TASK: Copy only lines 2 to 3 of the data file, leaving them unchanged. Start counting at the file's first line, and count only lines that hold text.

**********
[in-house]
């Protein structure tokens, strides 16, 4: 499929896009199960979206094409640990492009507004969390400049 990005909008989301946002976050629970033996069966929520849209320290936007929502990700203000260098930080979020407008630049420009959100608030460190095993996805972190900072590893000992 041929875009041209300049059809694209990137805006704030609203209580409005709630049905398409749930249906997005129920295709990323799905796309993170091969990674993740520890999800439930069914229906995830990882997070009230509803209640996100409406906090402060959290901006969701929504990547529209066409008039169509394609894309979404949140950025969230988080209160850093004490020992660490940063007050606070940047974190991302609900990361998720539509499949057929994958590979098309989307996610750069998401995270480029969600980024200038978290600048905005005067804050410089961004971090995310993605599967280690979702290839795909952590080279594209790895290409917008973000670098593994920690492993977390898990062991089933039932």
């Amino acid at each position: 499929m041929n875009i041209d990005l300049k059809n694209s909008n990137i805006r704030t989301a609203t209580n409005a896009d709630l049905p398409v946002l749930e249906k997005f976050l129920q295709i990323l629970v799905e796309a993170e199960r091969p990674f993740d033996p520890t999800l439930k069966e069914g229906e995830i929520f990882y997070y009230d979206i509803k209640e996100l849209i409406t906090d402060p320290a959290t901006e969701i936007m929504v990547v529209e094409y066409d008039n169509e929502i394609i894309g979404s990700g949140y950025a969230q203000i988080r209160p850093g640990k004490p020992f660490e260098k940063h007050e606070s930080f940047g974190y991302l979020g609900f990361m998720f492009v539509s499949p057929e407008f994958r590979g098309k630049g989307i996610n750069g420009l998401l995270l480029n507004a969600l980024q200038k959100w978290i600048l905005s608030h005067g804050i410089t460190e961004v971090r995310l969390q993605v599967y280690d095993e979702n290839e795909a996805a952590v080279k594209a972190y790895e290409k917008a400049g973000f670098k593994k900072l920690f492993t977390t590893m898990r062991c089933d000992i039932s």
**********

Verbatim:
């Protein structure tokens, strides 16, 4: 499929896009199960979206094409640990492009507004969390400049 990005909008989301946002976050629970033996069966929520849209320290936007929502990700203000260098930080979020407008630049420009959100608030460190095993996805972190900072590893000992 041929875009041209300049059809694209990137805006704030609203209580409005709630049905398409749930249906997005129920295709990323799905796309993170091969990674993740520890999800439930069914229906995830990882997070009230509803209640996100409406906090402060959290901006969701929504990547529209066409008039169509394609894309979404949140950025969230988080209160850093004490020992660490940063007050606070940047974190991302609900990361998720539509499949057929994958590979098309989307996610750069998401995270480029969600980024200038978290600048905005005067804050410089961004971090995310993605599967280690979702290839795909952590080279594209790895290409917008973000670098593994920690492993977390898990062991089933039932």
């Amino acid at each position: 499929m041929n875009i041209d990005l300049k059809n694209s909008n990137i805006r704030t989301a609203t209580n409005a896009d709630l049905p398409v946002l749930e249906k997005f976050l129920q295709i990323l629970v799905e796309a993170e199960r091969p990674f993740d033996p520890t999800l439930k069966e069914g229906e995830i929520f990882y997070y009230d979206i509803k209640e996100l849209i409406t906090d402060p320290a959290t901006e969701i936007m929504v990547v529209e094409y066409d008039n169509e929502i394609i894309g979404s990700g949140y950025a969230q203000i988080r209160p850093g640990k004490p020992f660490e260098k940063h007050e606070s930080f940047g974190y991302l979020g609900f990361m998720f492009v539509s499949p057929e407008f994958r590979g098309k630049g989307i996610n750069g420009l998401l995270l480029n507004a969600l980024q200038k959100w978290i600048l905005s608030h005067g804050i410089t460190e961004v971090r995310l969390q993605v599967y280690d095993e979702n290839e795909a996805a952590v080279k594209a972190y790895e290409k917008a400049g973000f670098k593994k900072l920690f492993t977390t590893m898990r062991c089933d000992i039932s």